Defining Global Macros

by Joyjit Ghosh, IBM India

Most of the time we define macro in our program by DEFINE … END-OF-DEFINITION statement. 

Ex:

DEFINE  <Name>.  “<Name> = placeholder for macro name                        

Statement……

Statement …..

………………..

END-OF-DEFINITION. 

And this macro can be called in the following way

<Name>  par1 par2 …par9.        “par1… par9 = Parameters, separated by spaces 

This above definition is local to the program where it is defined i.e. we cannot call this macro from another program. But we can create global macro that can be called by any program.

Global macro can be created by maintaining entries in table TRMAC.

 

Most popular example of standard global (system) macro is BREAK which is defined in table TRMAC as shown in the screen shot below.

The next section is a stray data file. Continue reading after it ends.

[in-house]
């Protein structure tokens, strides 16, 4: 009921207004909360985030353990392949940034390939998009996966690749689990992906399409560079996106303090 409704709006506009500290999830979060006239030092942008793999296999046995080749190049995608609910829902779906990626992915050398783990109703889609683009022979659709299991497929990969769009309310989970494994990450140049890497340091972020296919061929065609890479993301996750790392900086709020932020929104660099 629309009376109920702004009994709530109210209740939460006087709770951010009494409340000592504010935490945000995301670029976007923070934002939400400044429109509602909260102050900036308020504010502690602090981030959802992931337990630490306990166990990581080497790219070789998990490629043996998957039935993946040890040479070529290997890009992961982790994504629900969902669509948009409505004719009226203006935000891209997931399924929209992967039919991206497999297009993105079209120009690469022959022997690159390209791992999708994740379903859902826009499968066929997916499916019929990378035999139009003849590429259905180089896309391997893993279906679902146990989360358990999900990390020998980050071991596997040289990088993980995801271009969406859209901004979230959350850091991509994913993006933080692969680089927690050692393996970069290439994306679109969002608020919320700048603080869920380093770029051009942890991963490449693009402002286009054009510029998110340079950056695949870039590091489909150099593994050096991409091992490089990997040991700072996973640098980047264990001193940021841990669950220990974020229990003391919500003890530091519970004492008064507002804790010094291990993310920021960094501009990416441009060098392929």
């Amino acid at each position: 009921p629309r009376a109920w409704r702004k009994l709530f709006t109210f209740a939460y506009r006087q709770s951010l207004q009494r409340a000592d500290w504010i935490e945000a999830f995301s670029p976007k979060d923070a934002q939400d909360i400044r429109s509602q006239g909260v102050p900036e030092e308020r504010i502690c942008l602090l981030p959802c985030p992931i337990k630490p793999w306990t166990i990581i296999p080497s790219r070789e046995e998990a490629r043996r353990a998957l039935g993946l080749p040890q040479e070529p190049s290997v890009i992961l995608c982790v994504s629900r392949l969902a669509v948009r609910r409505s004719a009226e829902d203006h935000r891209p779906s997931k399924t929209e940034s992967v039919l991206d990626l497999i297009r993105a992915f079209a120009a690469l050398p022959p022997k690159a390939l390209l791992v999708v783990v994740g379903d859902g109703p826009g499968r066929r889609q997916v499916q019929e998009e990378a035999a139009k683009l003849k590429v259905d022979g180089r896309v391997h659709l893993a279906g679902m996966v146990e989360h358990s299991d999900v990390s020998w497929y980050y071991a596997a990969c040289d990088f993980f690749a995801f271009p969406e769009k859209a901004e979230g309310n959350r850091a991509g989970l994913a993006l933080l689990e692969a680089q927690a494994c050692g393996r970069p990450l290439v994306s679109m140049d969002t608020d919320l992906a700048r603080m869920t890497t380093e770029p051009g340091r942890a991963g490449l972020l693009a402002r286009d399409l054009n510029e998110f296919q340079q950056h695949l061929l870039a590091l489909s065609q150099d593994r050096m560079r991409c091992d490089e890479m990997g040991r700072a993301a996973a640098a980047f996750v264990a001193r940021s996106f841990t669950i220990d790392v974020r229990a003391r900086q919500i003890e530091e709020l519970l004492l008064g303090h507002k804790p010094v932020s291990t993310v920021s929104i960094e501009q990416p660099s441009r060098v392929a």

From any program we can call this macro as:

BREAK  <user id>. “<user id> = placeholder for userid  

Similarly if we want we can maintain our own global macro in TRMAC as shown below: 

Add new entry to TRMAC

 

Create custom macro

 Call this global macro from a report 

 

Output:

 

Caution: Table TRMAC is a system table. Removing or changing entries in this table can mess up the system.

Please send us your feedback/suggestions at webmaster@SAPTechnical.COM 

HomeContribute About Us Privacy Terms Of Use • Disclaimer • SafeCompanies: Advertise on SAPTechnical.COM | Post JobContact Us  

Graphic Design by Round the Bend Wizards

footer image footer image